So what happens when astronomers disentangle all that weird smeary stuff and reconstruct what the galaxy looks like? Well, here it is. It’s still a mess, but you can see it’s a wide-armed spiral, and it’s very blue. That means there’s lots of star formation going on — young massive stars are blue, and very bright — which isn’t too surprising; young galaxies are known to be stellar nurseries. But this one has very bright knots of star birth, even brighter than our own Milky Way. That gives astronomers precious insight into conditions in the distant Universe. And since it took 10 billion years for that light to get here, that means we’re seeing the Universe when it was young! So we’re seeing this galaxy as it appeared just about 3 or so billion years after the Big Bang.

All that, because space is warped. Think about that next time you see yourself in a funhouse mirror.

Image credit: NASA, ESA, J. Rigby (NASA Goddard Space Flight Center), K. Sharon (Kavli Institute for Cosmological Physics, University of Chicago), and M. Gladders and E. Wuyts (University of Chicago)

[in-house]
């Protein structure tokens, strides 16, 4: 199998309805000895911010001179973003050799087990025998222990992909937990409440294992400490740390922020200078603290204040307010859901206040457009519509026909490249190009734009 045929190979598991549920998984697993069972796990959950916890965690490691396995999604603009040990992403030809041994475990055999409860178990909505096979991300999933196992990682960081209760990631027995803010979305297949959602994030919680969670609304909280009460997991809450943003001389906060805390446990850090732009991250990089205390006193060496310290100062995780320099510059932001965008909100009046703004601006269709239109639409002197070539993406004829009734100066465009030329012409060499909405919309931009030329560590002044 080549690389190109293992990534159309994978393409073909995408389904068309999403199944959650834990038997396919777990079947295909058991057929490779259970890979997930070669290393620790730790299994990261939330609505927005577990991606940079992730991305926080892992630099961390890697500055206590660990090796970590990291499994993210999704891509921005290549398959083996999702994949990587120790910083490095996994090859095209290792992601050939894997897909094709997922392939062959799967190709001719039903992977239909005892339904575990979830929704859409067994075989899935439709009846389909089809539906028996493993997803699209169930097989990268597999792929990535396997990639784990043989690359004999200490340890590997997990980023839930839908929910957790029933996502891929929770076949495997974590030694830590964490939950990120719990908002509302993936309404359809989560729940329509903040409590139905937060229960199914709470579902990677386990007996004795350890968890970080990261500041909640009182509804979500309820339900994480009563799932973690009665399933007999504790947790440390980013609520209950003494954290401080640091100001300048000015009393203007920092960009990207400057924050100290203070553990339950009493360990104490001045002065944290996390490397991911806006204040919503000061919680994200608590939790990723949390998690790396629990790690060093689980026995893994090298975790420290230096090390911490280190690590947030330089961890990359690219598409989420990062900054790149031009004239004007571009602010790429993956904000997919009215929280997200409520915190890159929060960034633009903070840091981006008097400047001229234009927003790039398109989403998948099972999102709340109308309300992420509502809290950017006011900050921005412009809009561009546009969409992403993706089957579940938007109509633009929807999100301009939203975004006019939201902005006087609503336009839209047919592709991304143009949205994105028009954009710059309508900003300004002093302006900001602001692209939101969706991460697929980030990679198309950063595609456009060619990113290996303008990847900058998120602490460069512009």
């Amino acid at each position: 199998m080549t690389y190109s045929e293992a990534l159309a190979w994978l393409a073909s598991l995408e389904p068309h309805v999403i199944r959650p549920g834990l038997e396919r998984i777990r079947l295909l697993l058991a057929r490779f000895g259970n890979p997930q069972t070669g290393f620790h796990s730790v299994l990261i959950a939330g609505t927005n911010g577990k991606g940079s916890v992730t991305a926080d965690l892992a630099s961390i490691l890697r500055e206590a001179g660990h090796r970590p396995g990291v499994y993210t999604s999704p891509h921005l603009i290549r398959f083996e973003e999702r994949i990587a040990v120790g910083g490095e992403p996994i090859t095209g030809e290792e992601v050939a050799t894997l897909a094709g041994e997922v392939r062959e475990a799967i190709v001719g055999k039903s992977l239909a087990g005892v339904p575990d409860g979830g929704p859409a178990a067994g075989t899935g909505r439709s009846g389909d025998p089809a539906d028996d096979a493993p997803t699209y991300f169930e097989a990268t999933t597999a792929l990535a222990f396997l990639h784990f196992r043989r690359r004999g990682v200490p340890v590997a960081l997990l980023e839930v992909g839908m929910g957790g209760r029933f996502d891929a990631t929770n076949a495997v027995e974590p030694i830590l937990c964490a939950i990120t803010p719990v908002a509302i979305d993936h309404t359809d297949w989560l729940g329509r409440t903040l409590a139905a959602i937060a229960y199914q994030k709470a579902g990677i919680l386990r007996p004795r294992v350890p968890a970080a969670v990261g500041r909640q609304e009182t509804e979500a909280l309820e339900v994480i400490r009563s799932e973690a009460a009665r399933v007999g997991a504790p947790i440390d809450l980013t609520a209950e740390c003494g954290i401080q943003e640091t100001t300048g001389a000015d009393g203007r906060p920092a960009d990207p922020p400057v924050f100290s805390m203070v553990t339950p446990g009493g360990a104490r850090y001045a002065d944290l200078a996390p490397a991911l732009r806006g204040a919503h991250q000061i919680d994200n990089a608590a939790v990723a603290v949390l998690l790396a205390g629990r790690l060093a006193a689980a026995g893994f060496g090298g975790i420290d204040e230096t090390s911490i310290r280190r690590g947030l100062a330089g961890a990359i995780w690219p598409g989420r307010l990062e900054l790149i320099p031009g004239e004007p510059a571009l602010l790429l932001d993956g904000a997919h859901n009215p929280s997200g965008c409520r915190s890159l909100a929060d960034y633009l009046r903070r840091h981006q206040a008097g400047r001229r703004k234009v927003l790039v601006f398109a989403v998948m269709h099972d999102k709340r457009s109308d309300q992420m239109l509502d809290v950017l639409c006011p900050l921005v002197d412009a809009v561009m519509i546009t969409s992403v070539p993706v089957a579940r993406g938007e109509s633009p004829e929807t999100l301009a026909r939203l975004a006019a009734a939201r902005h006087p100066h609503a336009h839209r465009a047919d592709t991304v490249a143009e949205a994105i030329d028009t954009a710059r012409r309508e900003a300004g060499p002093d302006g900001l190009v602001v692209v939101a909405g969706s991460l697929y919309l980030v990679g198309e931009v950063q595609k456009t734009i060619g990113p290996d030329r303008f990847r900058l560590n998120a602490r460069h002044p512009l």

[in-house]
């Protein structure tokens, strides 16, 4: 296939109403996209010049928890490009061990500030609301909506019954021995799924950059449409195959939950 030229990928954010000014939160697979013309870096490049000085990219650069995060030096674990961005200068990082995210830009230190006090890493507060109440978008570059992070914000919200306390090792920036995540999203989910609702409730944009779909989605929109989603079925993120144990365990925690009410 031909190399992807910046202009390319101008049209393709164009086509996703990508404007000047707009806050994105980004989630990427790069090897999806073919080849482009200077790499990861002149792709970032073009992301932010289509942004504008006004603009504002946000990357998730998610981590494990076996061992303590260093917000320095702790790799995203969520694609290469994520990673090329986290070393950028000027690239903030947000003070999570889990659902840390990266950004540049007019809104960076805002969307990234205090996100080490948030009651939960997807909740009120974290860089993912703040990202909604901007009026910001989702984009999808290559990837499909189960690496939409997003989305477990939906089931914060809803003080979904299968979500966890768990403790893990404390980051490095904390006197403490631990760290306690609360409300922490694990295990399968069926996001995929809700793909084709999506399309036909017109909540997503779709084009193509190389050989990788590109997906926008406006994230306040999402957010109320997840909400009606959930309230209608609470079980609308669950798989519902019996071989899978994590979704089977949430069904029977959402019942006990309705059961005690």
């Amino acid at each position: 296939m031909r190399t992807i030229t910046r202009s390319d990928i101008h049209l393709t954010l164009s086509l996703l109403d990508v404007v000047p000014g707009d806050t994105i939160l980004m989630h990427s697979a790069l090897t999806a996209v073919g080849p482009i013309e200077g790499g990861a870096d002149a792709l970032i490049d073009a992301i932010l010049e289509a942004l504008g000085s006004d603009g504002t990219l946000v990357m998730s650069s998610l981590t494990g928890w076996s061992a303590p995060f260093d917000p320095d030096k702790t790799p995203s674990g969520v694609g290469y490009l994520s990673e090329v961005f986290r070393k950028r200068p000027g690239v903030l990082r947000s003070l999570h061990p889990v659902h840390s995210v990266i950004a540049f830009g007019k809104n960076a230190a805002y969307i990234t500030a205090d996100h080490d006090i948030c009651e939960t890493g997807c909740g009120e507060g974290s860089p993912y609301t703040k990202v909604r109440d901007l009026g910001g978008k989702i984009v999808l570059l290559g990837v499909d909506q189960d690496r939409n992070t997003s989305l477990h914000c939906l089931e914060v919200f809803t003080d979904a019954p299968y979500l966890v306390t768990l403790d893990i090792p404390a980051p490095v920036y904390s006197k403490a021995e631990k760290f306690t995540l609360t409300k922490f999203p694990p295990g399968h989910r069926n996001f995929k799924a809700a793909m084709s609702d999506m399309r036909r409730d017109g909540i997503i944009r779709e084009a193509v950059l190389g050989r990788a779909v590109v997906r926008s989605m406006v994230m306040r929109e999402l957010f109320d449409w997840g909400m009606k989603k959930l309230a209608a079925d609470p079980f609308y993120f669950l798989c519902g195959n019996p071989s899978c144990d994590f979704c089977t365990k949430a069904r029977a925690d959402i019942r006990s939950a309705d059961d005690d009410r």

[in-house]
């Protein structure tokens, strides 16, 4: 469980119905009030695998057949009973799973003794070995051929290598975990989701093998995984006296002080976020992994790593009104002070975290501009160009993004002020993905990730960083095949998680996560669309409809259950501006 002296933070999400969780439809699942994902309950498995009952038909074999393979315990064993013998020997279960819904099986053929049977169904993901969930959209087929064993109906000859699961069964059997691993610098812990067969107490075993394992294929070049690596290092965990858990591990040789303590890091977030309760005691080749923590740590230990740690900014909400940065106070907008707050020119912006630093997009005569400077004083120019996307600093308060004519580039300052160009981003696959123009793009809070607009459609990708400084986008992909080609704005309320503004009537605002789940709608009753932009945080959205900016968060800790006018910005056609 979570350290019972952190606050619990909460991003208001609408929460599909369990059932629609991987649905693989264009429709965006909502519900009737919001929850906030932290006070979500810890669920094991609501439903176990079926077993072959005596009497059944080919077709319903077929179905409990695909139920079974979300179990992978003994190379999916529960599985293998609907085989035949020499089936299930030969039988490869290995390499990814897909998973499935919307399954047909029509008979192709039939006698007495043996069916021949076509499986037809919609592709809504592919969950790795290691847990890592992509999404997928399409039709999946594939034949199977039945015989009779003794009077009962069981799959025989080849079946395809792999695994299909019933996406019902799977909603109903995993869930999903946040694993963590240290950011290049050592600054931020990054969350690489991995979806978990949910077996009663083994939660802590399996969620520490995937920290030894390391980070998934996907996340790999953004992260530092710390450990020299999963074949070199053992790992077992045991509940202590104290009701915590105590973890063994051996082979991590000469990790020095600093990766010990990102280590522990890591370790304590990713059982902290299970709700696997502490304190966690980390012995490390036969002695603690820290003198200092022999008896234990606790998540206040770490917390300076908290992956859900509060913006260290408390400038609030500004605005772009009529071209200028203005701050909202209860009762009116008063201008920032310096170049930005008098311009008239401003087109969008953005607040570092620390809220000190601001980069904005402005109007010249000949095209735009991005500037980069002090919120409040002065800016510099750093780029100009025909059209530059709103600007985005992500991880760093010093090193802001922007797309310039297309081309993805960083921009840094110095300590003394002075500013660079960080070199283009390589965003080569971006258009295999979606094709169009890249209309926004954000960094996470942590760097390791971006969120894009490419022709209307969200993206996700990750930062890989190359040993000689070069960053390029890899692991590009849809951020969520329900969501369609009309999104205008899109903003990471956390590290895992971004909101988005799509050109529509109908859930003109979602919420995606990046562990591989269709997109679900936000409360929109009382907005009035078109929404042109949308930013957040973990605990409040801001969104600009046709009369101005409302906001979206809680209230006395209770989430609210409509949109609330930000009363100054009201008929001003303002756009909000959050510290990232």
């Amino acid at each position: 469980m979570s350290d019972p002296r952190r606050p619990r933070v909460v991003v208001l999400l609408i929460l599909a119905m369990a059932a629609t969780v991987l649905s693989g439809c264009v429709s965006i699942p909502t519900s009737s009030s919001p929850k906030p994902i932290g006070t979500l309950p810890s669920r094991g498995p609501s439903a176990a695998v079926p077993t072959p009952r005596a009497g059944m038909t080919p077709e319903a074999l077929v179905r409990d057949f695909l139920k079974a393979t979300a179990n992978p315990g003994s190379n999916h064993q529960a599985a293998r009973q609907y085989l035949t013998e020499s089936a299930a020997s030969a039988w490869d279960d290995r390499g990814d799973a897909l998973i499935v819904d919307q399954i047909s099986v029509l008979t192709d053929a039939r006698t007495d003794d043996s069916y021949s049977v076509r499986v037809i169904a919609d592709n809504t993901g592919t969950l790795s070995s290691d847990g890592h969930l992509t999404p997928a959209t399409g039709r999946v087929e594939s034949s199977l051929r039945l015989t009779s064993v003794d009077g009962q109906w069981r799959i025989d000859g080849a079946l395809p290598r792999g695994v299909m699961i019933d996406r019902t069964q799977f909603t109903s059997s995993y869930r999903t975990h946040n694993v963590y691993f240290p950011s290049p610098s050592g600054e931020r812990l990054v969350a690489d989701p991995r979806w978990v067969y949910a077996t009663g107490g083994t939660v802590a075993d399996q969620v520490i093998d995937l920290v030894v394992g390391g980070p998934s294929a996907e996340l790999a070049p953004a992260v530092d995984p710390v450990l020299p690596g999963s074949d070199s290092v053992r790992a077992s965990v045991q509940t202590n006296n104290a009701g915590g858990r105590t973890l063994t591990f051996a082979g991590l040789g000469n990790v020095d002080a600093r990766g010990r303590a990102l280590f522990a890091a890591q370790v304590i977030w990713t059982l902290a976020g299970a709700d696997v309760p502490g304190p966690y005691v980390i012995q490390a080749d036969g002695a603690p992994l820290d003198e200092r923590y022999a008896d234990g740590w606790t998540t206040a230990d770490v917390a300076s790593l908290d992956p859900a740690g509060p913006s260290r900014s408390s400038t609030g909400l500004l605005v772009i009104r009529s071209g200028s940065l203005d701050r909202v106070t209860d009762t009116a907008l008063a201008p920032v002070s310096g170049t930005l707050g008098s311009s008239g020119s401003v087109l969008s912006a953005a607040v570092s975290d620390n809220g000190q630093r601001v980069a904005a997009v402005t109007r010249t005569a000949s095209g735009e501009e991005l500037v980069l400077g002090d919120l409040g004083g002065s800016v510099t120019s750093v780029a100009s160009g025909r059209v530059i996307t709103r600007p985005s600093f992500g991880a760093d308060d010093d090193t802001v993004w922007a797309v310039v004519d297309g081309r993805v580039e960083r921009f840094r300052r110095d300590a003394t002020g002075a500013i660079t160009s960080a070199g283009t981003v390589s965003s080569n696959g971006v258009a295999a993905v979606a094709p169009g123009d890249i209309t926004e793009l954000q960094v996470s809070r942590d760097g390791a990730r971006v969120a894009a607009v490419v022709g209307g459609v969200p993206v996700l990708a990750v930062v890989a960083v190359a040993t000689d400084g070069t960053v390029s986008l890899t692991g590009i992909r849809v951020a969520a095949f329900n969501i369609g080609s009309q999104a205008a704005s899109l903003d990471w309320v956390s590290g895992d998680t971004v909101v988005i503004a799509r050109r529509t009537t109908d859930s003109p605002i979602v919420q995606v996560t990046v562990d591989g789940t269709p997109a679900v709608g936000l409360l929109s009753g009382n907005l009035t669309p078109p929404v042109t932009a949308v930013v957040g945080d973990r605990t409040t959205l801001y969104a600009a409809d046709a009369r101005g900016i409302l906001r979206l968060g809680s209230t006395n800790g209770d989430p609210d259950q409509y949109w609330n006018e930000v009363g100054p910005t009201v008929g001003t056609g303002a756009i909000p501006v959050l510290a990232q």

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CATEGORIZED UNDER: Astronomy, Cool stuff, Pretty pictures

Comments (25)

  1. For some reason, your opening line reminded me of Sam the Photon. :)

    Although, I don’t think Sam’s journey was nearly as exciting as this one.

  2. Mike G.

    This might all be very silly – I’m a programmer, not an astronomer :). But wouldn’t that lensed galaxy be 3x better as an observational target for things like supernovae than any other galaxy?

    I’m guessing that the different lensing paths are different lengths, so we can watch that galaxy over 3 or more different time windows for the price of one observation.

    Of course, the downside is the distortion.

    Actually, couldn’t radio telescopes time some pulsars in the different reflections and figure out the length differences of the lensing paths from the pulsar timing differences?

  3. Chris A.

    Seeing this image makes me chuckle a bit, remembering my days at Hubble (late 80s-early 90s) when there was still a pretty spirited debate going on about whether these “galaxy arcs” were due to gravitational lensing, or whether they were tidal tails from galaxy collisions. Not much doubt any more, thanks to images like this one.

  4. Scott P.

    I seem to see a second distorted galaxy — just left of center, about a third of the way up. Anyone else see it?